Managing Medicare

2021 Trustees’ Reports Reflect Actuarial Consideration Of The Pandemic’s Effects On Social Security & Medicare

Both Social Security and Medicare continue to face financial challenges

A new report investigating the pandemic’s lingering effect on social security and medicare was conducted and provided by The American Academy of Actuaries.

WASHINGTON—This year’s Social Security and Medicare trustees’ reports released on Aug. 31, 2021, offer actuarial analysis of the programs including the effects of the COVID-19 pandemic and the 2020 recession, the American Academy of Actuaries notes in two newly updated Essential Elements papers on Social Security and Medicare.

“While uncertainties remain regarding the future course of the pandemic, more is known now compared to last year about COVID-19 impacts, and the trustees’ annual evaluations of what’s shaping the financial health of these vital public programs discuss these impacts,” said Academy Senior Pension Fellow Linda K. Stone. “While COVID-19 is new in being reflected in this year’s annual reports, what’s not new is that both Social Security and Medicare continue to face financial challenges that will only become more difficult for public policymakers to address the longer solutions are delayed.”

Last year’s trustees’ reports, released on April 22, 2020, when data helpful to evaluating the pandemic’s impacts such as COVID-19 medical treatment costs and the pandemic’s economic effects were just beginning to emerge, explicitly noted that they did not account for COVID-19. Conclusions regarding the impact of the pandemic that are reflected in this year’s reports, as well projections on the programs’ overall financial conditions, include:

  • The pandemic lowered employment and earnings and increased mortality rates in the near term, with some pandemic-related economic and mortality effects projected to continue through 2023. The reports reflect a permanent reduction in worker productivity and hence gross domestic product of 1 percent.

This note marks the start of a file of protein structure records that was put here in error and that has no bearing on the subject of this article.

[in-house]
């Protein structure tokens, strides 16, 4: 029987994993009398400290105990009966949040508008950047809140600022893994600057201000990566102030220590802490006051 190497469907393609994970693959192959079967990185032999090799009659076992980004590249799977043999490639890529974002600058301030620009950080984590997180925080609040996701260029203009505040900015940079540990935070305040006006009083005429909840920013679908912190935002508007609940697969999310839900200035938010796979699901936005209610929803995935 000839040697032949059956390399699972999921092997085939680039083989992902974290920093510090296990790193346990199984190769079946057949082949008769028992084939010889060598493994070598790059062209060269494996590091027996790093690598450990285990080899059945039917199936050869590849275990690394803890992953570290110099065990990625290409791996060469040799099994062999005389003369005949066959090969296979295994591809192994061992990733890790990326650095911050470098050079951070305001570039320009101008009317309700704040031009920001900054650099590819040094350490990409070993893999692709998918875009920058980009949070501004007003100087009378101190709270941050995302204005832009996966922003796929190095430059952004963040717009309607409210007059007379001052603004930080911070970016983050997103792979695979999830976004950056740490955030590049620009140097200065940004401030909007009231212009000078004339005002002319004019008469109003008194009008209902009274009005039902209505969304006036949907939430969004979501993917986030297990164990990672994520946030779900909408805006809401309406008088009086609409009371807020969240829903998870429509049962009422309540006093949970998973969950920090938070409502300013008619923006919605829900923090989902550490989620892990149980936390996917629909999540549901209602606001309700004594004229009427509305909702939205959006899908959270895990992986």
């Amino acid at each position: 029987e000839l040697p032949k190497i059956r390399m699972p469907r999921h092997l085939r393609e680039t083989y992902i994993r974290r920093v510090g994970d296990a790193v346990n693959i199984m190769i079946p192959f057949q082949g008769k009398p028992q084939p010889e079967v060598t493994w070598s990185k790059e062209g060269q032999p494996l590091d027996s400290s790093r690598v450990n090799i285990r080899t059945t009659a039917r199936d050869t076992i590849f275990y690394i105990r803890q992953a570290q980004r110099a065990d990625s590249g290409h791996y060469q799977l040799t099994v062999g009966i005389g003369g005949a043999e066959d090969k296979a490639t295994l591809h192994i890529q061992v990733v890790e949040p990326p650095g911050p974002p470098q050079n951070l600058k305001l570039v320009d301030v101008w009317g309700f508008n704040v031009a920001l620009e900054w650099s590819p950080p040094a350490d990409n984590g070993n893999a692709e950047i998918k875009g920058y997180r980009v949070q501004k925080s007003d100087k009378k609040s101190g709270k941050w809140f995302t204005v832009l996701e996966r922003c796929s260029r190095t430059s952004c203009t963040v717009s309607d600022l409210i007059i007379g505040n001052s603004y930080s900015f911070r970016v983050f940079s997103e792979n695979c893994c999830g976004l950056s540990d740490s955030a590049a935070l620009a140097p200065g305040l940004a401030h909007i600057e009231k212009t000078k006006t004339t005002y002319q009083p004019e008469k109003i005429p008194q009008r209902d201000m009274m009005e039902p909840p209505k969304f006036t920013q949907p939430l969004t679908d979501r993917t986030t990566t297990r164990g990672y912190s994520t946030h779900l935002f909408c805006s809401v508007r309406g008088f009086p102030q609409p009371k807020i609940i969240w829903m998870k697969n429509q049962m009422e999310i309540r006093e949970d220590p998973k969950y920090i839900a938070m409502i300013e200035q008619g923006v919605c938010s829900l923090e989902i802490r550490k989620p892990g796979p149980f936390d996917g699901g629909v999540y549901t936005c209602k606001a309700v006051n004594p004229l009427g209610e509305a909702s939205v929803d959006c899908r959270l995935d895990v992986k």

• The projected exhaustion date of the Social Security theoretical combined Old-Age and Survivors Insurance (OASI) and Disability Insurance (DI) trust funds is 2034, one year earlier than projected in last year’s report, increasing the long-term financial challenge facing the program. Total program outlays are projected to exceed total program income, including interest, starting this year.
  • Medicare’s Hospital Insurance (HI) trust fund is projected to be depleted in 2026, the same year as projected in last year’s report, meaning that this serious shorter-term financial challenge remains unimproved and thus more urgent. The Supplementary Medical Insurance (SMI) trust fund is expected to remain solvent indefinitely because current law provides financing from general revenues and beneficiary premiums each year to meet the next year’s expected costs.

The Academy’s Essential Elements series of papers is designed to provide a quick and easy-to-understand overview of key public policy issues. Learn more on our website at actuary.org.

 

 

 

 

About the American Academy of Actuaries
The American Academy of Actuaries is a 19,500-member professional association whose mission is to serve the public and the U.S. actuarial profession. For more than 50 years, the Academy has assisted public policymakers on all levels by providing leadership, objective expertise, and actuarial advice on risk and financial security issues. The Academy also sets qualification, practice, and professionalism standards for actuaries in the United States.

 

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